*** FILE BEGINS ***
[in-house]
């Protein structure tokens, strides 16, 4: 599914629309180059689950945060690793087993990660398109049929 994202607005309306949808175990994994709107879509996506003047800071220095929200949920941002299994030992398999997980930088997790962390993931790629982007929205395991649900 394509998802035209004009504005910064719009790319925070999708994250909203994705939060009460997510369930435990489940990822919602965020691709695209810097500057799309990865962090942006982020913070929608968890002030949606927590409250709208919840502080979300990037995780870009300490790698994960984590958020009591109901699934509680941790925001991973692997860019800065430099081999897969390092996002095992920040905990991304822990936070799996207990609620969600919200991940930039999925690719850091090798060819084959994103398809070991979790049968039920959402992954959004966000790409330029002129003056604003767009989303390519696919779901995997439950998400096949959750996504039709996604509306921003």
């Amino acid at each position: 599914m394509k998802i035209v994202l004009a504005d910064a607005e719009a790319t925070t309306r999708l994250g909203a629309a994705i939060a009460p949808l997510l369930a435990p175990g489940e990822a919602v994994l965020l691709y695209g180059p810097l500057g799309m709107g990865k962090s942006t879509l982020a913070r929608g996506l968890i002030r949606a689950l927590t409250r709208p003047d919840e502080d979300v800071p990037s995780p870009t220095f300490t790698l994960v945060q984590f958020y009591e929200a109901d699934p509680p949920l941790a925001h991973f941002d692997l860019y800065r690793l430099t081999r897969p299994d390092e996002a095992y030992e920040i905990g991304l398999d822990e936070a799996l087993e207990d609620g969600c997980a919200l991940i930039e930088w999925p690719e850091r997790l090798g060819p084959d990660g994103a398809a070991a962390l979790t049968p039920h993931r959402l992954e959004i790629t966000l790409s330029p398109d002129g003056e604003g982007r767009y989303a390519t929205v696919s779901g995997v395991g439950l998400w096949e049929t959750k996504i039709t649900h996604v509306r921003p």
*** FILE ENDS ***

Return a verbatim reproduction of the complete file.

[in-house]
């Protein structure tokens, strides 16, 4: 599914629309180059689950945060690793087993990660398109049929 994202607005309306949808175990994994709107879509996506003047800071220095929200949920941002299994030992398999997980930088997790962390993931790629982007929205395991649900 394509998802035209004009504005910064719009790319925070999708994250909203994705939060009460997510369930435990489940990822919602965020691709695209810097500057799309990865962090942006982020913070929608968890002030949606927590409250709208919840502080979300990037995780870009300490790698994960984590958020009591109901699934509680941790925001991973692997860019800065430099081999897969390092996002095992920040905990991304822990936070799996207990609620969600919200991940930039999925690719850091090798060819084959994103398809070991979790049968039920959402992954959004966000790409330029002129003056604003767009989303390519696919779901995997439950998400096949959750996504039709996604509306921003």
């Amino acid at each position: 599914m394509k998802i035209v994202l004009a504005d910064a607005e719009a790319t925070t309306r999708l994250g909203a629309a994705i939060a009460p949808l997510l369930a435990p175990g489940e990822a919602v994994l965020l691709y695209g180059p810097l500057g799309m709107g990865k962090s942006t879509l982020a913070r929608g996506l968890i002030r949606a689950l927590t409250r709208p003047d919840e502080d979300v800071p990037s995780p870009t220095f300490t790698l994960v945060q984590f958020y009591e929200a109901d699934p509680p949920l941790a925001h991973f941002d692997l860019y800065r690793l430099t081999r897969p299994d390092e996002a095992y030992e920040i905990g991304l398999d822990e936070a799996l087993e207990d609620g969600c997980a919200l991940i930039e930088w999925p690719e850091r997790l090798g060819p084959d990660g994103a398809a070991a962390l979790t049968p039920h993931r959402l992954e959004i790629t966000l790409s330029p398109d002129g003056e604003g982007r767009y989303a390519t929205v696919s779901g995997v395991g439950l998400w096949e049929t959750k996504i039709t649900h996604v509306r921003p």